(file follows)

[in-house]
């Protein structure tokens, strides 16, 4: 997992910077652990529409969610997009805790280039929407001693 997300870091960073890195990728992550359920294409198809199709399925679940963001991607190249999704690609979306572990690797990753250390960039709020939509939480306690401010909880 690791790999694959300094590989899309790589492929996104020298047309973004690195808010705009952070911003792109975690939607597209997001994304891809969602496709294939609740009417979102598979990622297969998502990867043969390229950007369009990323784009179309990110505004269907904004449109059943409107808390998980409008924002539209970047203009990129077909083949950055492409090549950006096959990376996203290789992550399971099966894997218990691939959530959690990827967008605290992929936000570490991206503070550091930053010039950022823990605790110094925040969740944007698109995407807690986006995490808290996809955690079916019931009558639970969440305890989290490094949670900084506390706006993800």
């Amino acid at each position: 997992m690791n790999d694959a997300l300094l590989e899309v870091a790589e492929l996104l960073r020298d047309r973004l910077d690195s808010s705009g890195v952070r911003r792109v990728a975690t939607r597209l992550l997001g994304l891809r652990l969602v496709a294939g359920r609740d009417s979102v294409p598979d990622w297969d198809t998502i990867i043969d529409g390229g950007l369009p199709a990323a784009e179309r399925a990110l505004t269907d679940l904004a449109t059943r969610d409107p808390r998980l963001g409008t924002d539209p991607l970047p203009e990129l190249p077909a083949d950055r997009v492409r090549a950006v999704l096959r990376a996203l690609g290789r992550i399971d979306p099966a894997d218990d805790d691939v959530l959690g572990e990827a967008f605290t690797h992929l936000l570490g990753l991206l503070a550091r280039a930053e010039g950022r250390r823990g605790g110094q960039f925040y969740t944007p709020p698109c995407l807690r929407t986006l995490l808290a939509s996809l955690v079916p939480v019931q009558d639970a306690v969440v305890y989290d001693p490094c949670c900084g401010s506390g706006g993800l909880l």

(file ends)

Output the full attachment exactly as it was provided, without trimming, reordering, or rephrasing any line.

[in-house]
């Protein structure tokens, strides 16, 4: 997992910077652990529409969610997009805790280039929407001693 997300870091960073890195990728992550359920294409198809199709399925679940963001991607190249999704690609979306572990690797990753250390960039709020939509939480306690401010909880 690791790999694959300094590989899309790589492929996104020298047309973004690195808010705009952070911003792109975690939607597209997001994304891809969602496709294939609740009417979102598979990622297969998502990867043969390229950007369009990323784009179309990110505004269907904004449109059943409107808390998980409008924002539209970047203009990129077909083949950055492409090549950006096959990376996203290789992550399971099966894997218990691939959530959690990827967008605290992929936000570490991206503070550091930053010039950022823990605790110094925040969740944007698109995407807690986006995490808290996809955690079916019931009558639970969440305890989290490094949670900084506390706006993800």
């Amino acid at each position: 997992m690791n790999d694959a997300l300094l590989e899309v870091a790589e492929l996104l960073r020298d047309r973004l910077d690195s808010s705009g890195v952070r911003r792109v990728a975690t939607r597209l992550l997001g994304l891809r652990l969602v496709a294939g359920r609740d009417s979102v294409p598979d990622w297969d198809t998502i990867i043969d529409g390229g950007l369009p199709a990323a784009e179309r399925a990110l505004t269907d679940l904004a449109t059943r969610d409107p808390r998980l963001g409008t924002d539209p991607l970047p203009e990129l190249p077909a083949d950055r997009v492409r090549a950006v999704l096959r990376a996203l690609g290789r992550i399971d979306p099966a894997d218990d805790d691939v959530l959690g572990e990827a967008f605290t690797h992929l936000l570490g990753l991206l503070a550091r280039a930053e010039g950022r250390r823990g605790g110094q960039f925040y969740t944007p709020p698109c995407l807690r929407t986006l995490l808290a939509s996809l955690v079916p939480v019931q009558d639970a306690v969440v305890y989290d001693p490094c949670c900084g401010s506390g706006g993800l909880l």